David Bourget (Western Ontario)
David Chalmers (ANU, NYU)
Rafael De Clercq
Ezio Di Nucci
Jonathan Jenkins Ichikawa
Jack Alan Reynolds
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Princeton University Press (2001)
Self-deception raises complex questions about the nature of belief and the structure of the human mind. In this book, Alfred Mele addresses four of the most critical of these questions: What is it to deceive oneself? How do we deceive ourselves? Why do we deceive ourselves? Is self-deception really possible? Drawing on cutting-edge empirical research on everyday reasoning and biases, Mele takes issue with commonplace attempts to equate the processes of self-deception with those of stereotypical interpersonal deception. Such attempts, he demonstrates, are fundamentally misguided, particularly in the assumption that self-deception is intentional. In their place, Mele proposes a compelling, empirically informed account of the motivational causes of biased beliefs. At the heart of this theory is an appreciation of how emotion and motivation may, without our knowing it, bias our assessment of evidence for beliefs. Highlighting motivation and emotion, Mele develops a pair of approaches for explaining the two forms of self-deception: the "straight" form, in which we believe what we want to be true, and the "twisted" form, in which we believe what we wish to be false. Underlying Mele's work is an abiding interest in understanding and explaining the behavior of real human beings. The result is a comprehensive, elegant, empirically grounded theory of everyday self-deception that should engage philosophers and social scientists alike.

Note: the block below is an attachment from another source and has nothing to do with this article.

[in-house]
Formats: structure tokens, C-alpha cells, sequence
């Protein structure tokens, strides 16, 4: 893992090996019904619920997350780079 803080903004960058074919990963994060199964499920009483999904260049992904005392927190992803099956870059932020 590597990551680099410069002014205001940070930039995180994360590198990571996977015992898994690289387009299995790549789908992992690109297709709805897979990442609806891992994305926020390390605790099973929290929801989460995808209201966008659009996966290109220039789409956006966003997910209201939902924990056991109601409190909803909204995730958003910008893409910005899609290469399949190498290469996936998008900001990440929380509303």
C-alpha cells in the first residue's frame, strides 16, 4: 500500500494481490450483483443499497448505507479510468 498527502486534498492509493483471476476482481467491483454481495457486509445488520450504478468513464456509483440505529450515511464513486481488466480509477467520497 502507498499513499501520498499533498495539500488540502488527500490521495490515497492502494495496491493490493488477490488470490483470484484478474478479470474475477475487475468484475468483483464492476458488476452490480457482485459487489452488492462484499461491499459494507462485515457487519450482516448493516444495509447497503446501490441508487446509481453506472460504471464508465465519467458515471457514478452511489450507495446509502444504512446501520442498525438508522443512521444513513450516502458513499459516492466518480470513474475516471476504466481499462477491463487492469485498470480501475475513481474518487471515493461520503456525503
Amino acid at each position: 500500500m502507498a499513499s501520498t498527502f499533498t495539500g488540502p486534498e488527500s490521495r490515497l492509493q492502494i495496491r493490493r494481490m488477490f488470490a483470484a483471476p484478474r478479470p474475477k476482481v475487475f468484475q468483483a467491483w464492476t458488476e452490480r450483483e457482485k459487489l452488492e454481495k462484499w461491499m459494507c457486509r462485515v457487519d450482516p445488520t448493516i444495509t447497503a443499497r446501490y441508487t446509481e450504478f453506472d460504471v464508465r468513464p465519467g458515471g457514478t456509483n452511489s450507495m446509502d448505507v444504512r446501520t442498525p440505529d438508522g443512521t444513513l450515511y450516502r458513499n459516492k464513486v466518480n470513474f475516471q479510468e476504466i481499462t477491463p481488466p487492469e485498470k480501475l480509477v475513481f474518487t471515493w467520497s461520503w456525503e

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Citations of this work BETA
Eric Funkhouser (2005). Do the Self-Deceived Get What They Want? Pacific Philosophical Quarterly 86 (3):295-312.
Neil Van Leeuwen (2007). The Spandrels of Self-Deception: Prospects for a Biological Theory of a Mental Phenomenon. Philosophical Psychology 20 (3):329 – 348.
Robert Lockie (2014). Three Recent Frankfurt Cases. Philosophia 42 (4):1005-1032.
Daniel Kelly & Erica Roedder (2008). Racial Cognition and the Ethics of Implicit Bias. Philosophy Compass 3 (3):522–540.
Kevin Lynch (2012). On the “Tension” Inherent in Self-Deception. Philosophical Psychology 25 (3):433-450.
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